Kate Fox at Quarry Bank: poet in residence
Quarry Bank welcomes Kate Fox as their poet in residence from January to March 2017.
Kate Fox is a stand up poet, broadcaster, writer and performer who explores what it is to be Northern, female and funny. She has performed at events such as the Edinburgh Fringe Festival and Glastonbury Festival, and worked with Radio 4. Kate has been in residency in the Quarry Bank archive and is writing new material inspired by Quarry Bank and its story.
Kate’s key interests lie in class, gender and ‘Northern-ness’ and her work usually reflects on how these fit into contemporary society. She's relishing the opportunity to dive into the archive at Quarry Bank and to explore the site to discover how these themes existed in this historic setting. The result will be a collection of poetry entwining the historic and the contemporary; the workers of the mill and the women who work and volunteer at Quarry Bank today.
Kate has found inspiration from being in the mill itself, listening to the machines and putting herself in the position of the women who once worked in the space. Quarry Bank House and archival research also offer insight into the lives of the Greg family ladies and how their lives differed from those of the mill workers.
There's a challenge that comes with researching women in history which Kate has found when exploring the archive. There is very little known about the majority of women who lived and worked at Quarry Bank and it's consequently very difficult to connect with their stories. Kate has so far been able to explore a range of archive material such as the tear-jerking journals of Mary Philips Greg who suffered with periods of mental instability, particularly during her early years as a mother, and oral history accounts which refer to a revolutionary woman named Nancy Johnstone who we believe to have been instrumental in the setting up of the Co-operative store in Styal Village. Kate’s poem about Nancy Johnstone can be read here.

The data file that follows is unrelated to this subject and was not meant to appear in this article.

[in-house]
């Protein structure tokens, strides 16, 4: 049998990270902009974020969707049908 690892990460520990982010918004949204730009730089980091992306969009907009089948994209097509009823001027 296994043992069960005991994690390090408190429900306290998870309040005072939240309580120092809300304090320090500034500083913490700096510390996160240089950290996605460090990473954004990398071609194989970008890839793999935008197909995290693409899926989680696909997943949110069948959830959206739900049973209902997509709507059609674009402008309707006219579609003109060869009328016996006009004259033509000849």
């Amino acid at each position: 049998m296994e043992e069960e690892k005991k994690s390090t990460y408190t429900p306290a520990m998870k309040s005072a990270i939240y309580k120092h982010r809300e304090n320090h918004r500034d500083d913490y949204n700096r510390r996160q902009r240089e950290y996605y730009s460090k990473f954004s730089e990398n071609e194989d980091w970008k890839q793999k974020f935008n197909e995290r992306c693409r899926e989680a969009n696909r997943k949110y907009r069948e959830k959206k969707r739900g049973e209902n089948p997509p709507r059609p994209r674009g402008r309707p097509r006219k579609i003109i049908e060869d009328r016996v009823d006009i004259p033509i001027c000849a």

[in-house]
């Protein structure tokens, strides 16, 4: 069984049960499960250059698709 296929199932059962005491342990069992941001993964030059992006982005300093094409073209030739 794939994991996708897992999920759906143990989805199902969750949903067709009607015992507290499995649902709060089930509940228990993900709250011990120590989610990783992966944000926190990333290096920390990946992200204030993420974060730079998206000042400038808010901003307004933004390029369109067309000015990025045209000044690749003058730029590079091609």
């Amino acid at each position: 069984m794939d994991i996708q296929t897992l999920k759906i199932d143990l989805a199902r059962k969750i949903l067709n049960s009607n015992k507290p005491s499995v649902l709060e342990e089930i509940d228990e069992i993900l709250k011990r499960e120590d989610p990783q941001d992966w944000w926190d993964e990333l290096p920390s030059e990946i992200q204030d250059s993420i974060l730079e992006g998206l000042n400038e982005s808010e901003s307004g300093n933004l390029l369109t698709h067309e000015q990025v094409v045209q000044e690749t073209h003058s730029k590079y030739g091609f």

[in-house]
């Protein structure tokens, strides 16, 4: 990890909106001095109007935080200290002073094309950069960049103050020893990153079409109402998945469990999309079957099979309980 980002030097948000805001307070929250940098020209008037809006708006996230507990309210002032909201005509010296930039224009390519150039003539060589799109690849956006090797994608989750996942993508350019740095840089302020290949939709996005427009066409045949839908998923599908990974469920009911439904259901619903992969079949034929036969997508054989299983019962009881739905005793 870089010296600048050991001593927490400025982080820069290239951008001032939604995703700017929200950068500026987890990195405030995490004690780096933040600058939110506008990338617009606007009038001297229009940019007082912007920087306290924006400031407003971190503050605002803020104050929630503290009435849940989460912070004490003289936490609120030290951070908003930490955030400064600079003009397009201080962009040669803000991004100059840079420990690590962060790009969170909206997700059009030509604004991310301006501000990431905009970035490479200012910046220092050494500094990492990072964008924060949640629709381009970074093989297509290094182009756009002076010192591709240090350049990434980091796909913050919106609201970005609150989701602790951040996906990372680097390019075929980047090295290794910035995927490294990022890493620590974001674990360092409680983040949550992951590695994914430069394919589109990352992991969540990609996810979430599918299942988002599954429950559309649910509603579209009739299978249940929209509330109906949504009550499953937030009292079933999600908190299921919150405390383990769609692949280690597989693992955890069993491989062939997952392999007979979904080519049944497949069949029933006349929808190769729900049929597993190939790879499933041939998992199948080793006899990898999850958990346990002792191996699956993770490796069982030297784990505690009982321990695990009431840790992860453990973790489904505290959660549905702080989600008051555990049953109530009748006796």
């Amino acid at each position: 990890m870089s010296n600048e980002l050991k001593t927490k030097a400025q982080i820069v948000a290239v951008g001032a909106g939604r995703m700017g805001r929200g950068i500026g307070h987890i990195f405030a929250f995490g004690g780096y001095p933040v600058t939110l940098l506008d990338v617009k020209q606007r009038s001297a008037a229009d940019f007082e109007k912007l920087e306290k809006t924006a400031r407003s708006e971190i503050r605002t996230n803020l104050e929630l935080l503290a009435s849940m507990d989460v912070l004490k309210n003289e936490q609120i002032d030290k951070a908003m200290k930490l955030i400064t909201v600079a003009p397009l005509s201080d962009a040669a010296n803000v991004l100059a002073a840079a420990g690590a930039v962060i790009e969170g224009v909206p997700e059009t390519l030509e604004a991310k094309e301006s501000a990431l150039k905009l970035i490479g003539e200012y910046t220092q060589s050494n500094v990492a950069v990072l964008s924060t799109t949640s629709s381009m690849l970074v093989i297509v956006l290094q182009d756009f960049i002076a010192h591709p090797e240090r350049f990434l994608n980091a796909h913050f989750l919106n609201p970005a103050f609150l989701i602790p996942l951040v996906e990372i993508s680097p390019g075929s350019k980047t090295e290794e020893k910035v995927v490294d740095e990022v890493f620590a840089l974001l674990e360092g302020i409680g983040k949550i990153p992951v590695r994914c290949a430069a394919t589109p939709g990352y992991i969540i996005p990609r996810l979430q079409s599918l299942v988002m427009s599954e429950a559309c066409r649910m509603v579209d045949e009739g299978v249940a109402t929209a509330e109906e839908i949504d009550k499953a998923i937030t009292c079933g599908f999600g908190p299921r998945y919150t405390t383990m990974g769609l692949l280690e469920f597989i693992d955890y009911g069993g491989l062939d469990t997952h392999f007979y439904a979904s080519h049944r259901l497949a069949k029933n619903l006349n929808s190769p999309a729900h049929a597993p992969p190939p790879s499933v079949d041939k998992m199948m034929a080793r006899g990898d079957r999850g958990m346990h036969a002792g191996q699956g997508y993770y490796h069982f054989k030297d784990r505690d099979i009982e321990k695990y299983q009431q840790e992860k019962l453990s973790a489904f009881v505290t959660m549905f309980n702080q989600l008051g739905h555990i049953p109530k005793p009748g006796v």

She stares straight down the camera lens,
as if daring the photographer to make her stay
in the nineteenth century.
The front row girls sit,
hands folded neatly in laps,
the rest of the back row
stand clasping their hands
behind their backs or at their sides,
shrinking to close the gaps between them,
faces blank as bricks.
She is the only one not wearing a white apron.
The only one with a clenched fist on her hip,
jaw set, eyes unflinching,
her other hand planted on the girl in front’s shoulder
as if she’s about to confer a medal.
Maybe she would become Bella Pepper,
who was a bit of a character
according to the man they taped remembering Styal.
Or maybe she would become the Nancy Johnson,
they nicknamed Stonewall Jackson
after the American Civil War hero
she channelled while pioneering the village’s co-op,
though her role in that would go unwritten.
Maybe she knew her name would drop from history
like a lost battle.
Maybe people alive today
are walking round Styal or New York or Glasgow
wearing her features.
Maybe there’s a nativity Mary
with her eyebrows,
clonking Joseph with a toy sheep
while looking defiantly down the barrel
of somebody’s overused video camera.
Someone with her nose
who’s not massively impressed
they called her feisty on local telly
just for holding banners.
You wouldn’t want to tell her
that the gormless blokes
flanking the aproned girls
would still be the only ones we can name.
Look again, keep looking.
She’s still there
waiting for the flash
not to look away.
By Kate Fox
For the exhibition ‘A Woman’s Work is Never Done’ at Quarry Bank, silhouettes of some of these women were created in order to physically return them to the mill. Kate found the postures and physicality of these silhouettes to be particularly emotive and hopes to create a poem that might add to this idea of a physical female presence.
Kate will be performing at two events, on Saturday 4 March at Quarry Bank there will be a poetry workshop and Kate intends to create a poem based on the thoughts and ideas of those who take part. Then later in March she will be in central Manchester, as part of the Wonder Women festival. Kate’s residency is delivered by the National Trust through Trust New Art and supported using public funding by Arts Council England.